Important: do not reuse any drained power steering fluid, no matter how clean it looks!
On a regular basis, you are supposed to check the power steering fluid for:
- Correct Level: make sure the level is appropriate at all times, just like the oil level in your engine.
- Contamination: if the fluid is milky, brown or has debris you need to flush the power steering system.
Normally, the power steering fluid is translucent, slightly greenish but should be clear. The following photo shows power steering fluid that is long overdue for replacement:
The flushing of the power steering fluid is a rather lengthy process and you will need an assistant to perform the task correctly: anyone who can turn a steering wheel will do. Note: they will be tired at the end of the procedure, buy some treats for them.
As for the duration of the procedure, I suggest putting on a trickle charger to avoid abusing the battery.
The car needs to be raised sufficiently so the front tires do not touch the ground, I strongly recommend jacking up the car horizontally (lifting all 4 wheels), but keeping it low enough so that you can work in the engine bay.
The first thing to do is empty out the power steering fluid reservoir (object B in diagram hereafter) with a baster:
As shown in the photo below, the reservoir has a cap with a steering wheel on it:
You will need to place a large container under the fluid return hose in order to collect the old fluid. Now this is difficult due to the position of the power steering reservoir in the engine bay; so what I did is purchase a 3 foot translucent garden hose and made the hose go through the engine bay to a used oil container underneath. I made the hose go down the engine bay right alongside the radiator, you will need someone to guide the hose from under the engine bay as the hose descends: I was unable to make it go down by myself.
The translucent hose is very important because you need to drain the fluid until it is clear, more on this later. I took a 1 inch garden hose so that the fluid return hose goes right in without any hassles.
Now you need to remove the fluid return house from the reservoir: this hose is attached to part #5 in the following diagram:
There are two tubes attached to the reservoir, the direction of the fluid is shown by the red arrows:
The outbound hose (part #8 in previous diagram) goes to the power steering pump and is the largest of the hoses that are attached to the reservoir. The inbound is the fluid return hose - the one that needs to be disconnected (it's a pain to remove, easy to put on).
Now be careful, although you may have emptied out the reservoir, you can't pull all the fluid out of the reservoir. When you detach the fluid return hose, power fluid will run from the hose and, more importantly, from the reservoir.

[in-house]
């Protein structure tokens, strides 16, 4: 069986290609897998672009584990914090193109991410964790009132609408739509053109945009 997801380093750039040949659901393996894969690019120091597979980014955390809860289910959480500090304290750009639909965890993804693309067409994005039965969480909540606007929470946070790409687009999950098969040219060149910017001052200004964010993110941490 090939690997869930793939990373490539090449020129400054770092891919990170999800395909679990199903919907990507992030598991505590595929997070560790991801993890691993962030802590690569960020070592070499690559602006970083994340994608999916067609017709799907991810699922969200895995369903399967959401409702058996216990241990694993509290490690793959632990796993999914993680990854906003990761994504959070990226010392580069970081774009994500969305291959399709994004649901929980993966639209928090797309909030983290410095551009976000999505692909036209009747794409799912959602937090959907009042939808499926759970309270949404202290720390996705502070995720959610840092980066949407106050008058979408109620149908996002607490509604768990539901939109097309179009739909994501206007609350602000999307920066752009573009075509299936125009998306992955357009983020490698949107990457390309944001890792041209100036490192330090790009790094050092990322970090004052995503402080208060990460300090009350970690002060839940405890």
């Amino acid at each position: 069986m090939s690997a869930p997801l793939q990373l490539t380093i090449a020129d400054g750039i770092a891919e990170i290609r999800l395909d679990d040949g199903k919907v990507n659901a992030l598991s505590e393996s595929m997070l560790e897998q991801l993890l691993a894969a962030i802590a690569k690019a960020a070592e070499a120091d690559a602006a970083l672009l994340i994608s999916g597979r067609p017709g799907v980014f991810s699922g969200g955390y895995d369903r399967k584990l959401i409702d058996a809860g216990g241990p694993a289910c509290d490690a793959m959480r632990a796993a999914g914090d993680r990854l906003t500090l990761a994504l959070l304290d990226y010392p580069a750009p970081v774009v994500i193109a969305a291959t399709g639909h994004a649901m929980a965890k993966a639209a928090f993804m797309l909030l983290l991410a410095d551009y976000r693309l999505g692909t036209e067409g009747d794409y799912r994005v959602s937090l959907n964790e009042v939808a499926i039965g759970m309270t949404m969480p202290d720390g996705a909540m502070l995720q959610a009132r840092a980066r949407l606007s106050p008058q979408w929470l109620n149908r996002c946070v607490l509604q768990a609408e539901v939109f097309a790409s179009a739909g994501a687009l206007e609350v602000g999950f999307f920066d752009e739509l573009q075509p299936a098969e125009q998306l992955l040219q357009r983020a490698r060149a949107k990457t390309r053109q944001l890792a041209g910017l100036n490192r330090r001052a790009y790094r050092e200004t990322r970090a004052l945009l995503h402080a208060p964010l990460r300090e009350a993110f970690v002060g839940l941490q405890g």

Once, you can have really emptied out the reservoir you can plug the reservoir return hose inlet connection because you will need to put some fluid in the reservoir.
Connect the fluid return hose to the garden hose and make sure the bottom of the garden hose goes to the large container ... it will avoid some serious cleaning ...
At this point in time, my engine bay looks like this (the garden hose has white strips on it):
Now, have someone sit at the steering wheel of the car, without touching the brakes
, power the car on with the engine off
In order to do this, press on the Accessory button until the car powers up (about 3 seconds).
Fill the power steering fluid reservoir with new fluid (you can really fill it up to the top, it is going to be emptied out real quick) and have your assistant turn the steering wheel one way until it blocks and the turn the other way until it blocks.
The trick here is to turn the steering wheel at a constant, decent pace: too fast or too slow gave a sort of cavitation and minimized fluid output. When the steering wheel blocks, wait a bit before turning the other way (this allows for the fluid to be pushed out of the system).
As the steering wheel turns, the old fluid will be pushed out through the garden hose and you need to keep the reservoir full at all costs.
Important: this process may consume up to 4L (4qt) of new fluid!
In my case, I really went through 4 bottles. You need to keep some fluid at the end to top off the level (I purchased 5 bottles, although I assume you can manage with 4 bottles).
Continue doing this until the fluid runs clear - hence the importance of having a clear garden hose ...
Remove the plug from the pump reservoir inlet and plug back the hose. Fill the reservoir to normal level, check for leaks.
Turn the steering wheel back and forth twice: add fluid to correct level.
Clear engine bay of any lost fluids, start engine, turn wheels a bit, shut engine down, top off if required.
Check after some driving that the fluid level hasn't decreased, if it has add some fluid and make extra sure there are no leaks.
Important: never turn steering wheel if there is no fluid in the reservoir ... at all ... don't even think of doing it ... never.
Never start the engine if the fluid level is not at normal level. When you first start, there will be a drop in fluid level, guaranteed: the hoses have to fill up with fluid after the purge process!